Christian Klings 'Open Version' 1 of 1...
If one has a particular interest in the Independent watchmakers, it does not take long before Christian Klings comes to notice. Whilst he may have ‘flown under the radar’ for some years, he has been a member of AHCI since 2009 and his magnificent tourbillon No 7, particularly, gained a lot of attention when first exhibited.
Further investigation at that time quickly established that Christian (Chris) was that rare beast whose imagination extended beyond the mundane. He routinely realised novel or complicated watchmaking solutions, such as his ‘mosquito’ and desmodromic shock-resistant mechanisms for chronometre movements or his watch with a PR of 1,008 hours (in which the movement is wrapped around a giant mainspring barrel!).
It was not a simple matter, however, to capture his attention. A first attempt four or five years ago met with little success (although to be fair that may have been a product of his busy-ness at that time or some other communication issue). All of that changed on 26 January 2012 (Australia Day, as it happens) when an idle moment afforded a second chance at communicating with Chris, a communication to which he responded quickly and positively.
Yes, he was prepared to take a commission. Yes, he was prepared to design a movement from scratch. Yes, he was open to suggestion on elements of the design. Thus began the exciting experiment of trying to communicate ideas and concepts across half a world for those ideas to be captured and reflected by an artist, in metal.
Basically, those preferences break down like this:
• Simple watch (generally time-only);
• Independent watchmaker;
• ‘Artisanal’ finish, showing the hand of man;
• Exhibition case of a discreet, modern proportion;
• White metal;
• Purposeful, industrial movement;
• High degree of finish;
• Personal touches;
• Watchmaker’s signature elements.
These preferences were communicated to Chris, often (it has to be admitted, sheepishly) by sending through photographic examples of those features as they appear in other watches. Chris obliged by accommodating every preference although, tellingly, the final product is eerily like many of his other pieces. That speaks volumes about the appeal, conscious or subconscious, of the ‘Klings atelier style’.
In the final spec the case is white gold; Chris offered 37mm or 42mm, but when asked to fit the movement and up-rated balance wheel into a 40mm case he found a way to do so. The artisanal finish is evident in the hand engraved numerals and indices. Chris’ signature elements are those lovely lugs and…well...his signature. The rest should all speak for itself.
This was Chris’ first design for the watch, trying to minimise the bulk of the bridges and do away with plates:
Before he had even received a response, though, like a mindreader he sent through this second design which was just about spot on – from this point it was only a matter of tweaking here and there:
Chris was marvelously communicative as the process unfolded and seemed genuinely enthusiastic about the project. On a regular basis he would send through pictures of the various parts that he had manufactured and on one occasion even sent through a picture of the bench at which the watch was being made.
(Chris changed studios half way through the process to avail himself of a more 'relaxing' environment).
When viewing the photos, it is worth remembering that Chris works with the old, traditional, tools and none of those fancy CNC machines and the like. Apparently he makes ‘nearly all’ of the parts himself.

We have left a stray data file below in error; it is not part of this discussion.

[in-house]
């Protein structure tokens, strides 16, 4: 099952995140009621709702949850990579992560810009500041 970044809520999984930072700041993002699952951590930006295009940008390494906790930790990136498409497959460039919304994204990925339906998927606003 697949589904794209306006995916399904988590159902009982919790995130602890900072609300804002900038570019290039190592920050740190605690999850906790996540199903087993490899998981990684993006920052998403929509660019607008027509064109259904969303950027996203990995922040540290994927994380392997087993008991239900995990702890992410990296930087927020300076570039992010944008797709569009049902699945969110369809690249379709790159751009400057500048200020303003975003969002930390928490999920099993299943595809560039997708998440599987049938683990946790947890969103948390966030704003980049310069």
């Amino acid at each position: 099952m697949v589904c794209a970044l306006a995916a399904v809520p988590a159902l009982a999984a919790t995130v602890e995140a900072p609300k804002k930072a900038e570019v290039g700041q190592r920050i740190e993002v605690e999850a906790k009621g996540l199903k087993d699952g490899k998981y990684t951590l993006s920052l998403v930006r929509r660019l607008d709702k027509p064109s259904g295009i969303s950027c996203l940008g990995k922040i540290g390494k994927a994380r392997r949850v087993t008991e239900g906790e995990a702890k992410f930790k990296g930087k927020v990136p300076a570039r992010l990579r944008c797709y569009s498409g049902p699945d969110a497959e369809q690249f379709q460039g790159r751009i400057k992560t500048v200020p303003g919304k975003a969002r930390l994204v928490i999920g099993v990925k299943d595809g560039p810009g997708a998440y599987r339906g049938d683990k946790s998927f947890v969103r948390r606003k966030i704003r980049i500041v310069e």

Here is a close up of a bridge complete with chaton. Note the screws retaining the chaton “à la Lange” (as some have suggested):
In this movement shot it is possible to see the secondary anchor for the intermediate bridge.
Note that the jewels in the chatons all nearly line up. As may be seen from one of the early designs, it looked like they would be perfectly aligned. One of the particular specifications, however, was a large balance wheel (now a very healthy 16mm) and up-rating the size of the balance wheel from 13mm whilst keeping the diameter of the case to 40mm meant sacrificing the symmetry of the movement somewhat. It also presented a headache for Chris in that he had to strengthen the axles for the geartrains and then re-regulate the watch for the larger balance wheel, but he handled it with aplomb.
Here’s an early shot of the dial. Initially the inner dial was to be guillochéed, but Chris sent through this photo as a suggestion:
What is the pattern/material with which the inner dial is decorated? That, dear friends, is patterned silk! Chris believes that it will not fade, will not ‘bubble’ and will not pick up any lubricant stains. Maybe he’s right, maybe not, but the sheer quirkiness of the suggestion made it a winner – it can always be replaced down the track if needs be, but until then it brings a smile to the face every time.
As you can see, the ‘Breguet’ hands, the hand-engraved Roman numerals (dark blue) and dial layout are quite similar to other Klings watches. That is deliberate. There are subtle differences (the size of the sub-dial; the indices on the outer track), but this is the Klings DNA which was so appealing in the first place. It’s on the flip-side where the watch departs from anything else: as noted in a previous post, “it’s all about the bridges”.
The back-plate was to be finished originally in soft Geneva stripes, but Chris ultimately frosted the back-plate in order not to detract from the simple aesthetic – a good call. It’s a style which has become known as English frosting or English finishing, but by all accounts it was popular in other countries long before the English made it their own. Perhaps somebody with a greater well of knowledge would care to comment?
The final result?
Thank you, Christian Klings, for interpreting, translating, realising and thrilling. Thank you all for tolerating this indulgence.